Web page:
A certain amount of background knowledge is assumed here. I hope that you all, having taken the first year course BIOLB31A and most of you having taken BIOLB100 will be familiar at least in outline with the "Central Dogma" of molecular biology that "DNA makes RNA makes Protein", that you know what those three molecules are and, in principle, how DNA is replicated. If you have any difficulty with this then you should read the introductory material in almost any textbook of human genetics before the next lecture. In this lecture I want to discuss the organisation of human DNA both in terms of the microscopically observable structures, chromosomes, and also how the DNA is organised in terms of its sequence content.
We know far more about the structure of the human genome than about any other vertebrate genome. In its size and in the arrangement of its sequence it seems to be similar to any other vertebrate. The Human Genome project is making astonishing progress and by the year 2005 we should know >95% of the sequence of the nucleotides which make it. One of the main objectives of this course is for you to become familiar with the nature of what is known and also with the evidence on which this knowledge is based.
The human genome is diploid, in other words, it contains two copies of every DNA sequence. (The alert will already have spotted that this is not strictly true, but let's talk about females here OK! And we'll forget about mitochondria too for a while if you don't mind!) A haploid genome, which contains just one copy of everything, comprises about 3 x 109 basepairs of DNA. In physical terms this is quite a suprising amount: each cell nucleus contains about two metres of DNA.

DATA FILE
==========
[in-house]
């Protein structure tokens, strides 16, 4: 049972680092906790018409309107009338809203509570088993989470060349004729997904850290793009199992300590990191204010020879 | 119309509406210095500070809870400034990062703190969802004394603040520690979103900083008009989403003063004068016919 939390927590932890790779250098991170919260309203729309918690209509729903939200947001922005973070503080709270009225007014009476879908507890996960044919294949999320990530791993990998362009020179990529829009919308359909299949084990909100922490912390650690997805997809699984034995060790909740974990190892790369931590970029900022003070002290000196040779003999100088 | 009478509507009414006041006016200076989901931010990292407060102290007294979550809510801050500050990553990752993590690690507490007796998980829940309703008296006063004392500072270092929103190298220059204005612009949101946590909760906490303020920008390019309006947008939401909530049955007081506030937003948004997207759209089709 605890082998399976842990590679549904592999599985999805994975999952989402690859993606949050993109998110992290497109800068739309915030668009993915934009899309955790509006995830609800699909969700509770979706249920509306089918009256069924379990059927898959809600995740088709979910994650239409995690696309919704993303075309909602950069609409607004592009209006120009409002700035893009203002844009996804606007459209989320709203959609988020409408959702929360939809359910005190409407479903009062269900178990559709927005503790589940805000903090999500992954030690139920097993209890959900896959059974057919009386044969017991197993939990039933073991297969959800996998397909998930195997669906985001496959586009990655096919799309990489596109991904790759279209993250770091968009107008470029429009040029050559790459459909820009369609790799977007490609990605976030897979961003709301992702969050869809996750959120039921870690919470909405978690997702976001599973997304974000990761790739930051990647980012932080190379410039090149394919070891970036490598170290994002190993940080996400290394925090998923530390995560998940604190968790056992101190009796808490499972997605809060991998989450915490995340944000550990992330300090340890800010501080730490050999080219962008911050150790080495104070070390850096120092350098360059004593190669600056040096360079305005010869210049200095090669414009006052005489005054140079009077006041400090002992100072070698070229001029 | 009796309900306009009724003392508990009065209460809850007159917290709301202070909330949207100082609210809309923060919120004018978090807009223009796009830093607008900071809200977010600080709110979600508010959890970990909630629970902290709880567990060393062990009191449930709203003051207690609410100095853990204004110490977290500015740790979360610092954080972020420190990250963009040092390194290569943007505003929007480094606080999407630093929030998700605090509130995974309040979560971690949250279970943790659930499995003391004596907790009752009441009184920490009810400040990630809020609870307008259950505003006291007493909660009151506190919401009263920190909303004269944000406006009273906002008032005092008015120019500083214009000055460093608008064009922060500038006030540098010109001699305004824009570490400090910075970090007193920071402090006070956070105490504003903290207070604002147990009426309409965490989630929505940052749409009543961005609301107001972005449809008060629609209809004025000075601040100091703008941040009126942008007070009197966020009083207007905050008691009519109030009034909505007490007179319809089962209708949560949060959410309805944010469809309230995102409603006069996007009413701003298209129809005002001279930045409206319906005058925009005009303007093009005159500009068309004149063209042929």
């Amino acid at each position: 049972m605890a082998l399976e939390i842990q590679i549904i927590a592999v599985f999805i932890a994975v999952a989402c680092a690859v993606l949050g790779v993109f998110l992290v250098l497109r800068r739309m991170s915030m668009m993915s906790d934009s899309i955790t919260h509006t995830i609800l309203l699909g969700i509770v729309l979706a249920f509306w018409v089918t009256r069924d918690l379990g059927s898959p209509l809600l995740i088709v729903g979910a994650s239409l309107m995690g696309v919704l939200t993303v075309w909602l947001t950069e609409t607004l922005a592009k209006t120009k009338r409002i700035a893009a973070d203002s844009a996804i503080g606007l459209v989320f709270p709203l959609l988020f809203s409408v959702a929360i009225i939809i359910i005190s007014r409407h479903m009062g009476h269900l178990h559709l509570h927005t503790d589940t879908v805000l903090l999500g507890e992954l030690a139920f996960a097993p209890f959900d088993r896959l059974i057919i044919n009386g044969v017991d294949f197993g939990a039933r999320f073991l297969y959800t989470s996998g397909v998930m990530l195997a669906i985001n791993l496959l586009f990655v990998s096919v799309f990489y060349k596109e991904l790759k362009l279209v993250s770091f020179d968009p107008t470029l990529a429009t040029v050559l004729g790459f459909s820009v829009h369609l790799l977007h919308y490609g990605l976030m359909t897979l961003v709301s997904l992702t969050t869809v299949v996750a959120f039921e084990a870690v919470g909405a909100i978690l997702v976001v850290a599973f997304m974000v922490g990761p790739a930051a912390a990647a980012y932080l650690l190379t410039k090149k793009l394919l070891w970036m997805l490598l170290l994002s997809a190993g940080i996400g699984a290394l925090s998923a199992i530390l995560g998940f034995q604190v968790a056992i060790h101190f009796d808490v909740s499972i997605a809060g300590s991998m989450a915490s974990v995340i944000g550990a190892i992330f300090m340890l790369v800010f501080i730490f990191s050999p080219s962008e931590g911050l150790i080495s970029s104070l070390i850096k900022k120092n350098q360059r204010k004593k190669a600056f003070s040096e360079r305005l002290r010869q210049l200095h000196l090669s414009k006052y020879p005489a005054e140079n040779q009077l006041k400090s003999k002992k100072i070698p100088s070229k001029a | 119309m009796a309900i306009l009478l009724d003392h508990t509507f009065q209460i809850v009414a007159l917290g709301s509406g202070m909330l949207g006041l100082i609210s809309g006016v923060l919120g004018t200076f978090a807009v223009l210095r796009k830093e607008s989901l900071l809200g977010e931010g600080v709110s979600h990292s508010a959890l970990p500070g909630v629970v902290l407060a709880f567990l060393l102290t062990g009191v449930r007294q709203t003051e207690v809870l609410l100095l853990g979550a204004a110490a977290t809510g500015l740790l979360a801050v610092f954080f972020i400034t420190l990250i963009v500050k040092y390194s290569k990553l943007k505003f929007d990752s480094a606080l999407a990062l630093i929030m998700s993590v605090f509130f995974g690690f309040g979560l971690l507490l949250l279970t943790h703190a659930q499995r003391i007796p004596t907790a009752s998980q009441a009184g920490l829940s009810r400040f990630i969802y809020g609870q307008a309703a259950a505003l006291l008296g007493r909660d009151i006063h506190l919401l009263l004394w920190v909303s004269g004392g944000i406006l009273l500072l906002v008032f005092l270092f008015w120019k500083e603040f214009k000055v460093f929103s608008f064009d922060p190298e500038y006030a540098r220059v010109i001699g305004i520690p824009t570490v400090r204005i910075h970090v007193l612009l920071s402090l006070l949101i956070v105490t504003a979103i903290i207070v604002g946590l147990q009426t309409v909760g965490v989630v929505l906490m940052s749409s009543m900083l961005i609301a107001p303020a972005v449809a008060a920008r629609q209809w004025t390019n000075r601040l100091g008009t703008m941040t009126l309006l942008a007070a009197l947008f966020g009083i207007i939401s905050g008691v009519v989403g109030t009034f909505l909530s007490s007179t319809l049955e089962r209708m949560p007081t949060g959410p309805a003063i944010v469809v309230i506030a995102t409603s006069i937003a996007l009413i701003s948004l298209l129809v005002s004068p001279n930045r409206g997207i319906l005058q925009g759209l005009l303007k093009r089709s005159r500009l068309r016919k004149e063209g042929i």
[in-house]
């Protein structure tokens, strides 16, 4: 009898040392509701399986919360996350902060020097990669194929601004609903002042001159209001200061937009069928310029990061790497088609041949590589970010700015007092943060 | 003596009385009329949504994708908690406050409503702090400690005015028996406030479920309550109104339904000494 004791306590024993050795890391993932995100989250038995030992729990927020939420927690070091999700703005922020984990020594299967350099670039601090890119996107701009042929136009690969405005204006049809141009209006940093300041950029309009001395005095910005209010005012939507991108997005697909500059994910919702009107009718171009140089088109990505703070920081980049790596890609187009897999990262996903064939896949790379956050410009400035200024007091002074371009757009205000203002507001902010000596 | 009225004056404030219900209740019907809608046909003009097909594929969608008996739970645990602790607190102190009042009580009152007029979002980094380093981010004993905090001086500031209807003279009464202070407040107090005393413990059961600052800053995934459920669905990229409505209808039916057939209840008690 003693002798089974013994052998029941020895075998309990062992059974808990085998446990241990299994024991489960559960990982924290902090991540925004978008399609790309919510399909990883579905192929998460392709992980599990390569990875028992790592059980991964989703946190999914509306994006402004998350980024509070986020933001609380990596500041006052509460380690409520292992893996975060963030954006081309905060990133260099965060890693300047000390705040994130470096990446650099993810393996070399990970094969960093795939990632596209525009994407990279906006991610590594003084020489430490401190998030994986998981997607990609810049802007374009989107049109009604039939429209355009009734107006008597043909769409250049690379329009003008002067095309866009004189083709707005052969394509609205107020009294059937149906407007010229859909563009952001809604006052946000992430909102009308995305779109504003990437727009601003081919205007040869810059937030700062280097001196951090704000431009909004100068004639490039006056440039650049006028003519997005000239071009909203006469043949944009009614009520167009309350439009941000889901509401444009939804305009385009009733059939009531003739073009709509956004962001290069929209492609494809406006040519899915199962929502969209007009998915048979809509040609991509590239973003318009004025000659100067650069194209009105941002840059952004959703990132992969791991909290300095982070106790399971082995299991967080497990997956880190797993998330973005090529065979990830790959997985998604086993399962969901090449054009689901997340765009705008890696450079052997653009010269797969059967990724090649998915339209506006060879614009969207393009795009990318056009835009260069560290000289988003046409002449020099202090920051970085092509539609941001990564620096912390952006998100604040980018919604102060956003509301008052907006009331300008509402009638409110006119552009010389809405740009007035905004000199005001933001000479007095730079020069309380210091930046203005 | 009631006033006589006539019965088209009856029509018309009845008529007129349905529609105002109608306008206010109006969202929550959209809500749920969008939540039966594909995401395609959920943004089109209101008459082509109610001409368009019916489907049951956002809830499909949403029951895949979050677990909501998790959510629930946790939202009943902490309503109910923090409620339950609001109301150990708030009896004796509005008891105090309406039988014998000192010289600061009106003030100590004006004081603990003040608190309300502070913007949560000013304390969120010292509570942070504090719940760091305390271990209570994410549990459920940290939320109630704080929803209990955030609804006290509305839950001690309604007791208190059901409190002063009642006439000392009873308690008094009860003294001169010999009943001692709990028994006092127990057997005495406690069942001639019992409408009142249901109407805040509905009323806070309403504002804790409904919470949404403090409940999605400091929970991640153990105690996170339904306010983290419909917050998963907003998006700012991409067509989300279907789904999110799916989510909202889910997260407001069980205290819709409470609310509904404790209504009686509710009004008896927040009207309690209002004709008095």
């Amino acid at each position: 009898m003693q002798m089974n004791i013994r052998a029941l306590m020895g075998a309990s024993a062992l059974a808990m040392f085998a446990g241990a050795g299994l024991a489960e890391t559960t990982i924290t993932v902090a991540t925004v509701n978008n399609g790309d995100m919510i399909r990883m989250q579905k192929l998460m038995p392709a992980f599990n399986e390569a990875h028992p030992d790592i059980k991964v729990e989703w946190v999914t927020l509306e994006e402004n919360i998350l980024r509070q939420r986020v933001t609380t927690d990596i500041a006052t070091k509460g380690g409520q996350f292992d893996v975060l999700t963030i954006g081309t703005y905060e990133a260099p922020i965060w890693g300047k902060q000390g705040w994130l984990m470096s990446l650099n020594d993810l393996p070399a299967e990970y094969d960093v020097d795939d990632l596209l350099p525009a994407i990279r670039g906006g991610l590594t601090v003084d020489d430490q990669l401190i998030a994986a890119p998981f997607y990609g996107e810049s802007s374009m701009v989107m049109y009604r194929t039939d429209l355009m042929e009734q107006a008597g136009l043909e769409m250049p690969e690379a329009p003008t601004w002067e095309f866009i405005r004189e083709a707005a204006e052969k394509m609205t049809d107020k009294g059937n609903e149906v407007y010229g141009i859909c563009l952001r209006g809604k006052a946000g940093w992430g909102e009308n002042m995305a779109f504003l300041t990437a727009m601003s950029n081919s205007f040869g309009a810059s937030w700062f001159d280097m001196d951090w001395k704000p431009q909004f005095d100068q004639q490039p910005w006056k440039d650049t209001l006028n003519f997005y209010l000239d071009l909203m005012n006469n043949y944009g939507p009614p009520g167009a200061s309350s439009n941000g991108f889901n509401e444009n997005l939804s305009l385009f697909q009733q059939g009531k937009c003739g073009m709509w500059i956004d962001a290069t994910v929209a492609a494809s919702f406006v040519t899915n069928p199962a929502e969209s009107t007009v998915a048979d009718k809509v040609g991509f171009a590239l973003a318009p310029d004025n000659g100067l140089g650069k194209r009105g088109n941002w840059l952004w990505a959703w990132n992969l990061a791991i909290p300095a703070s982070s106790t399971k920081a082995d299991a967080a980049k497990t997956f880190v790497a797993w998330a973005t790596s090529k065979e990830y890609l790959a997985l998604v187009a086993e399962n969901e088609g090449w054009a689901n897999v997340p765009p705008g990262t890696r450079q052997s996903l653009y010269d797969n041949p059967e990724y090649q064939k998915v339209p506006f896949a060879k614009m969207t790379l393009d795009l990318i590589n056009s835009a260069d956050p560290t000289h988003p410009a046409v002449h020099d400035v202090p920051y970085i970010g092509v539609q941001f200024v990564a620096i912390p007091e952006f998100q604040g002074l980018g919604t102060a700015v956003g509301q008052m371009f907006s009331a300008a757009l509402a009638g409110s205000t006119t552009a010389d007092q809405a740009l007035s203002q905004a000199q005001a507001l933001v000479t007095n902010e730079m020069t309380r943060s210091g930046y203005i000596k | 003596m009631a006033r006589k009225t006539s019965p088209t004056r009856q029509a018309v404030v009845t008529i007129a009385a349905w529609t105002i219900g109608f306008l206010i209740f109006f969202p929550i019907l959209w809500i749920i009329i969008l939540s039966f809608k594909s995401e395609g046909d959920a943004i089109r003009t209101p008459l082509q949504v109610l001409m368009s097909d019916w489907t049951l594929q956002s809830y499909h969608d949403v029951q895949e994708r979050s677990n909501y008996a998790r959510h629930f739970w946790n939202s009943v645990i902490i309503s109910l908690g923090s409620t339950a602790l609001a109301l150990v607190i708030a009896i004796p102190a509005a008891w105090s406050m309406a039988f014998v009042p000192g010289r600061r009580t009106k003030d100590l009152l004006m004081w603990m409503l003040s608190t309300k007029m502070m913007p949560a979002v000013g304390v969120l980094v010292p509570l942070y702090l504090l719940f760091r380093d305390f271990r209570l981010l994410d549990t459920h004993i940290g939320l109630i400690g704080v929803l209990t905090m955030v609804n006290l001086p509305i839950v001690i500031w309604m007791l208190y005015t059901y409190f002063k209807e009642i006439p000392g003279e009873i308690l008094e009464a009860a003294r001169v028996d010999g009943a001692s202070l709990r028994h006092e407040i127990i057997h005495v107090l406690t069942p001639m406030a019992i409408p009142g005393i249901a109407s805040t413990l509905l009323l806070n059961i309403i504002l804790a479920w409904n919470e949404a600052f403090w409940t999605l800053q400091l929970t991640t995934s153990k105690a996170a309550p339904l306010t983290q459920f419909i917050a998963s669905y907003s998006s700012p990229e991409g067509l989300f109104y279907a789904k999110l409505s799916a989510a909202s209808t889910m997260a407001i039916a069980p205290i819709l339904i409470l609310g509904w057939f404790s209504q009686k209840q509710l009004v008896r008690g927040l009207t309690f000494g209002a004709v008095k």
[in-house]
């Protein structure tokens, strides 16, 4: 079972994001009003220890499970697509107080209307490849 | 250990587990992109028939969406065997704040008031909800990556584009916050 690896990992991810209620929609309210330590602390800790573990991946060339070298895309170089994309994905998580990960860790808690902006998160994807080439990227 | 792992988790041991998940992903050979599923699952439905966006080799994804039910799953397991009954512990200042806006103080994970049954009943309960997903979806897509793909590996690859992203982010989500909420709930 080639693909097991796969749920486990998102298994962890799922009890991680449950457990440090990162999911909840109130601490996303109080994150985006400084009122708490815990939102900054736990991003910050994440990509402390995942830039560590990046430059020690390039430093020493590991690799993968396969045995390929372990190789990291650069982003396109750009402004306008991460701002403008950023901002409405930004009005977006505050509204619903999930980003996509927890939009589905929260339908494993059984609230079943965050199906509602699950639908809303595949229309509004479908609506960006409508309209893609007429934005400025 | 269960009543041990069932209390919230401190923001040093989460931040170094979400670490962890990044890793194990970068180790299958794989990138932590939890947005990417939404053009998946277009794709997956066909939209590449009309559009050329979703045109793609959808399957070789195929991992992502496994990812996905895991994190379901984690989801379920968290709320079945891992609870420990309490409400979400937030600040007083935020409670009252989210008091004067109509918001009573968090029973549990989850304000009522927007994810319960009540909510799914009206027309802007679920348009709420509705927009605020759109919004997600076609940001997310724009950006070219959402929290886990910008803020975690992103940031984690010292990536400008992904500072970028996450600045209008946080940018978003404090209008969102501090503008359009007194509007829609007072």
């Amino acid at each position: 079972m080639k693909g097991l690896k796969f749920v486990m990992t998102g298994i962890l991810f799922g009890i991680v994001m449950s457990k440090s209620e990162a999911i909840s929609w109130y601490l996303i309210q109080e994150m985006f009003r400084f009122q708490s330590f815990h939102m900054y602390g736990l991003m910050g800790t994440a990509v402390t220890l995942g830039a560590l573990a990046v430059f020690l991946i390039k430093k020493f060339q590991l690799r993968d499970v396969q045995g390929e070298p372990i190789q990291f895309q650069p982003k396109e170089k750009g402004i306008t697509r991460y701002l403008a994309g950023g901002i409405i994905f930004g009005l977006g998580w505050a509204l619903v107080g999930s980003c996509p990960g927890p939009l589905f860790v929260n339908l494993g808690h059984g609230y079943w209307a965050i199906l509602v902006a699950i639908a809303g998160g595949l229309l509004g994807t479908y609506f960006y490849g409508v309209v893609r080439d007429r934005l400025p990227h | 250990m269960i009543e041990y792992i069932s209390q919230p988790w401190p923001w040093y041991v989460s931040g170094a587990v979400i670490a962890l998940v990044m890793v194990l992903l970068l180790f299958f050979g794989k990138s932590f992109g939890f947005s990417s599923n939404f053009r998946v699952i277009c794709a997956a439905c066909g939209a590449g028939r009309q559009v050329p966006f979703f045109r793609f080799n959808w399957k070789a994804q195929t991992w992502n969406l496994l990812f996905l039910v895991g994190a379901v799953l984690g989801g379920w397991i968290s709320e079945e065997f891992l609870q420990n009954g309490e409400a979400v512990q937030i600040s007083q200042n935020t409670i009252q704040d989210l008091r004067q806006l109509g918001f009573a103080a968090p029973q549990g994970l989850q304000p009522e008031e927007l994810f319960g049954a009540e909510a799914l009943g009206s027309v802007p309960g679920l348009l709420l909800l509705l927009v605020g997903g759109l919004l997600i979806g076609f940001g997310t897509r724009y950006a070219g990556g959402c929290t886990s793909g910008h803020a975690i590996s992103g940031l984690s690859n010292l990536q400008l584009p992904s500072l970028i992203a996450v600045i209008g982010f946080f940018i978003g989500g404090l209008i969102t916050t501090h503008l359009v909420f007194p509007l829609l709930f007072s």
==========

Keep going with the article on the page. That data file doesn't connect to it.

In common with all other organisms, human DNA is organised into chromosomes which serve to manoeuvre DNA through the difficulties of cell division where something like two metres of DNA has to be moved through a distance of only about 100 µm and be separated from a similar amount of DNA moving the other way.
Humans have 23 pairs of chromosomes. Twenty two pairs, the autosomes, are the same in either sex and are numbered from 1 - 22 in order of diminishing size. One pair, the sex chromosomes are either a pair of X chromosomes (in females) or an X and the very much smaller Y chromosome (in males). One complete set of chromosomes i.e. autosomes 1-22 and a sex chromosome is known as a haploid set. Cells which contain two complete sets (i.e. most cells except for mature germ cells) are diploid. Each chromosome contains its own unique sequence of DNA. Consequently, when the chromosomal DNA and its associated histone and non-histone protein is at its most densly packed (i.e. at mitotic metaphase) it adopts a shape which is slightly different from any other chromosome.